Background: Ozone has heterogeneous effects on lung function. We investigated whether obesity and airways hyperresponsiveness (AHR) modify the acute effects of ozone on lung function in the elderly.
Methods: We studied 904 elderly men from the Normative Aging Study whose lung function (FVC, FEV1) was measured approximately every 3 years from 1995 to 2005. We defined obesity as a body mass index of at least 30 kg/m2. Using a standardized methacholine challenge test, we defined AHR as a FEV1 decline of 20% after inhalation of a cumulative dosage of 0 to 8.58 μmol of methacholine. Ambient ozone in the Greater Boston area was measured continuously. We estimated effects using mixed linear models, adjusting for known confounders.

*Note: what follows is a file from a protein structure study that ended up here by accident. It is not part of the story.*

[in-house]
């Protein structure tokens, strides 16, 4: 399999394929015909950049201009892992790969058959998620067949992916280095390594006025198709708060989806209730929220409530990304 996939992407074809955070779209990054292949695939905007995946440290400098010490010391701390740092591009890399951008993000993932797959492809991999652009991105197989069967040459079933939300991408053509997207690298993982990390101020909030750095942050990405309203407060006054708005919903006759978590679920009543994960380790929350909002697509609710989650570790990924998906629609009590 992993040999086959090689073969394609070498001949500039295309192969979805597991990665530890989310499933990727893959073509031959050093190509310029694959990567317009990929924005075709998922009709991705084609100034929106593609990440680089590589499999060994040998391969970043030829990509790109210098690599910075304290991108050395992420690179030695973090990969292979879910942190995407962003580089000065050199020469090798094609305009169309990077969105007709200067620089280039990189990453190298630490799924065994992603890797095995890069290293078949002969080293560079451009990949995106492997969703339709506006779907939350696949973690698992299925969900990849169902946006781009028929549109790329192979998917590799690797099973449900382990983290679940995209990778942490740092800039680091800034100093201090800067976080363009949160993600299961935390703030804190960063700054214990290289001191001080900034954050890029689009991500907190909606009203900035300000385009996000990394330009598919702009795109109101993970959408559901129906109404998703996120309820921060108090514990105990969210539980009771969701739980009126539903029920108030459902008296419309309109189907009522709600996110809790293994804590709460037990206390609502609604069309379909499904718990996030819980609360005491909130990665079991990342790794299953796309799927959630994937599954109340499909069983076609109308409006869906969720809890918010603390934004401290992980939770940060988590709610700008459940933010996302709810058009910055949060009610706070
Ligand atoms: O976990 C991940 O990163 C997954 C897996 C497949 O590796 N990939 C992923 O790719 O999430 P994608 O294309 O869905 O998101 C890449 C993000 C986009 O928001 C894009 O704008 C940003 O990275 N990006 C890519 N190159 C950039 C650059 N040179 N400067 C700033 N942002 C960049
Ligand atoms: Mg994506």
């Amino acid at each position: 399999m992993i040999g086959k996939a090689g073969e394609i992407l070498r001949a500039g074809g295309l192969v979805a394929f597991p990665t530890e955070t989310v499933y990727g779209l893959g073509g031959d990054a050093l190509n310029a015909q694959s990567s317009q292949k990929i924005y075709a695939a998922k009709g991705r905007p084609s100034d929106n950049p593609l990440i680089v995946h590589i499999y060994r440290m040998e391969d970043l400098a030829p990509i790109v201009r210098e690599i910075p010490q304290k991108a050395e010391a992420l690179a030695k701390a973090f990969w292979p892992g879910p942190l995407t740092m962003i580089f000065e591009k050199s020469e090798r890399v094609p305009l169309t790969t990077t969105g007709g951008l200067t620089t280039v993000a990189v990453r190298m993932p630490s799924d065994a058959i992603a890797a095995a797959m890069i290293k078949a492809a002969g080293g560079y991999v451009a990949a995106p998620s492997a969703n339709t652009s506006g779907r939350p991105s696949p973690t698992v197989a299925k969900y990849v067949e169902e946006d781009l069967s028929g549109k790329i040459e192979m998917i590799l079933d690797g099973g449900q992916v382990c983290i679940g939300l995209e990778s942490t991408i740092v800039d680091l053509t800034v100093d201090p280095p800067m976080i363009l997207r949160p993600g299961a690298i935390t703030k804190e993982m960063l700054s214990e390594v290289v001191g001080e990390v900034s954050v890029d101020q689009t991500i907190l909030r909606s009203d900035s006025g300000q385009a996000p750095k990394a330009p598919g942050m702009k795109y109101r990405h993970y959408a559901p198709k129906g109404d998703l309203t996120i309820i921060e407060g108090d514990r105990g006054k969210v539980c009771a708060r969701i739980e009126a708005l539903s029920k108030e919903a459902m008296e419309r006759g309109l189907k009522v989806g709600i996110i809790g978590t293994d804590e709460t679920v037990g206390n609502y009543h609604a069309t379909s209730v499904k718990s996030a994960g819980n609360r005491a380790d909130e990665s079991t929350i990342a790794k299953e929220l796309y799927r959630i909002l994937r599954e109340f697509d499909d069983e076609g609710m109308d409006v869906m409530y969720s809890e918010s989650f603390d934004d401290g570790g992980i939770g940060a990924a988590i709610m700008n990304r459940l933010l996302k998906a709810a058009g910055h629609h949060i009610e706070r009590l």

Results: An increase in ozone of 15 parts per billion during the previous 48 h was associated with a greater decline in FEV1 in the obese (−2.07%; 95% confidence interval [CI], −3.25 to −0.89%) than in the nonobese (−0.96%; 95% CI, −1.70 to − 0.20%). The same exposure was also associated with a greater decline in FEV1 for those with AHR (−3.07%; 95% CI, −4.75 to −1.36%) compared to those without AHR (−1.32%; 95% CI, −2.06 to −0.57%). A three-way interaction trend test demonstrated a multiplicative effect of those two risk factors (p < 0.001). We found similar associations for FVC.
Conclusions: Our results indicate that both obesity and AHR modify the acute effect of ozone on lung function in the elderly, with evidence of interaction between AHR and obesity that causes a greater than additive effect.